How do you cover powerful Rob Gronkowski and versatile Aaron Hernandez and still have a defender left to deal with Wes Welker, the NFL’s leading receiver?
Can you generate enough of a pass rush to foil Brady’s quick release? If you don’t, the master of analyzing defenses and firing precise passes can stand comfortably in the pocket, calmly searching for his best option and the quickest route to the end zone.
And don’t forget the ground game while you’re focused on all those aerial stars.
Get ready, Ray Lewis and Terrell Suggs. Your dominant defense is about to get its toughest test.
Baltimore’s reward for beating the Houston Texans 20-13 on Sunday is a date with the prolific Patriots, who got there with a 45-10 win Saturday night over the Denver Broncos that turned Tebowmania into a passing phenomenon while its central character, Tim Tebow, kept passing poorly.
The Ravens play at Foxborough on Sunday with a defense much better than the one the overwhelmed Broncos displayed. Baltimore’s unit is the third-stingiest in the NFL but will have its hands full with Brady, who is at the top of his game after his decade of greatness.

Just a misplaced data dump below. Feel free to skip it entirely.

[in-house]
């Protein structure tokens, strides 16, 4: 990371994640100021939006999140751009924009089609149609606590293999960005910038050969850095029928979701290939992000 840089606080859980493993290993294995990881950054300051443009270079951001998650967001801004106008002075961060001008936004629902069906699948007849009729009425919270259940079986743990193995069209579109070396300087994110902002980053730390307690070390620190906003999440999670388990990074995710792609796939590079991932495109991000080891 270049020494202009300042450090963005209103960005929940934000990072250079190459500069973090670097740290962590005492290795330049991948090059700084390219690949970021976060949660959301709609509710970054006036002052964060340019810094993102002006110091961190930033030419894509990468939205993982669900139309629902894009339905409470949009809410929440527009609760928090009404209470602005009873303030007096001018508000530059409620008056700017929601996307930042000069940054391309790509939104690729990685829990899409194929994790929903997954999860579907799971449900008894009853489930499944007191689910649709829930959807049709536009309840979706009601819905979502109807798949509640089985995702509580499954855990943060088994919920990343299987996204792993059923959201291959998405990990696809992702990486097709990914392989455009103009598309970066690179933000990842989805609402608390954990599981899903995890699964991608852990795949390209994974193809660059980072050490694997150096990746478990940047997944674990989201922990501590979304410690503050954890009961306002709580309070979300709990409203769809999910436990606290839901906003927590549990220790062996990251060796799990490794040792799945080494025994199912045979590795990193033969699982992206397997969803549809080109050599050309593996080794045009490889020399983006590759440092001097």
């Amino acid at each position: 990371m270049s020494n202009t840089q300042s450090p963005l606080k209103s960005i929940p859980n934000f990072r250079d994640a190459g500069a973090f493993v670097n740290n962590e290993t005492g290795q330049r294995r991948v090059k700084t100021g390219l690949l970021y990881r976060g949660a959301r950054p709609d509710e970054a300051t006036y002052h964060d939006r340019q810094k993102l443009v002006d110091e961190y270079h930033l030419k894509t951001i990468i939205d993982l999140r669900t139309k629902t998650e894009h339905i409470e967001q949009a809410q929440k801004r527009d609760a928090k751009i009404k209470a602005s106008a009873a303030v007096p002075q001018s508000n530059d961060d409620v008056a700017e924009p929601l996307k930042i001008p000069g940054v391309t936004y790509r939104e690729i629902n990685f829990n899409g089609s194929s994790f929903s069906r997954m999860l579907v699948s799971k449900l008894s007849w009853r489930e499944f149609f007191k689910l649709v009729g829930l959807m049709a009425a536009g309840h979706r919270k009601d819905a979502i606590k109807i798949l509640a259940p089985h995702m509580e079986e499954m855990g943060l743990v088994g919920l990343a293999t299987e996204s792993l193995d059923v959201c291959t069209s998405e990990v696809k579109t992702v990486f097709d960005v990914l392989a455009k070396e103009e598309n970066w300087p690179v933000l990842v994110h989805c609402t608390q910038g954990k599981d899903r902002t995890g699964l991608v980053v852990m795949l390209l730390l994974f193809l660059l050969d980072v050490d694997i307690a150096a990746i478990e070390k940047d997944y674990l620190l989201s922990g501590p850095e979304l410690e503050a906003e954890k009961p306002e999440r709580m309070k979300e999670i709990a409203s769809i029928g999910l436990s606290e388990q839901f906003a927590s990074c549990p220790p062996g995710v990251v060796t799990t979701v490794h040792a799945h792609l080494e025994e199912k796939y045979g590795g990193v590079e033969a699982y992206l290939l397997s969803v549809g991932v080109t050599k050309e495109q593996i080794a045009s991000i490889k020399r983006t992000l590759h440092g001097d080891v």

“The team revolves around him,” Hernandez said. “When he comes to play, which he mostly does every game, then we’re going to be on fire, and when he’s ready, we’re all ready.”
Brady’s performance rivals – and surpasses in some ways – his 2007 MVP season when he set an NFL record with 50 touchdown passes and established a team mark of 4,806 yards passing. This season, he beat that by more than 400 with 5,235, second-most in NFL history to Drew Brees’ 5,476.
The Patriots went 18-0 in 2007, then lost the Super Bowl 17-14 to the New York Giants on a last-minute touchdown. Now they’re 14-3.
One more win gets them to the championship game thanks to Brady’s six scoring passes against Denver, tying the NFL record held by Daryle Lamonica and Steve Young.
By halftime, Brady already had thrown for five touchdowns while Tebow had just three completions.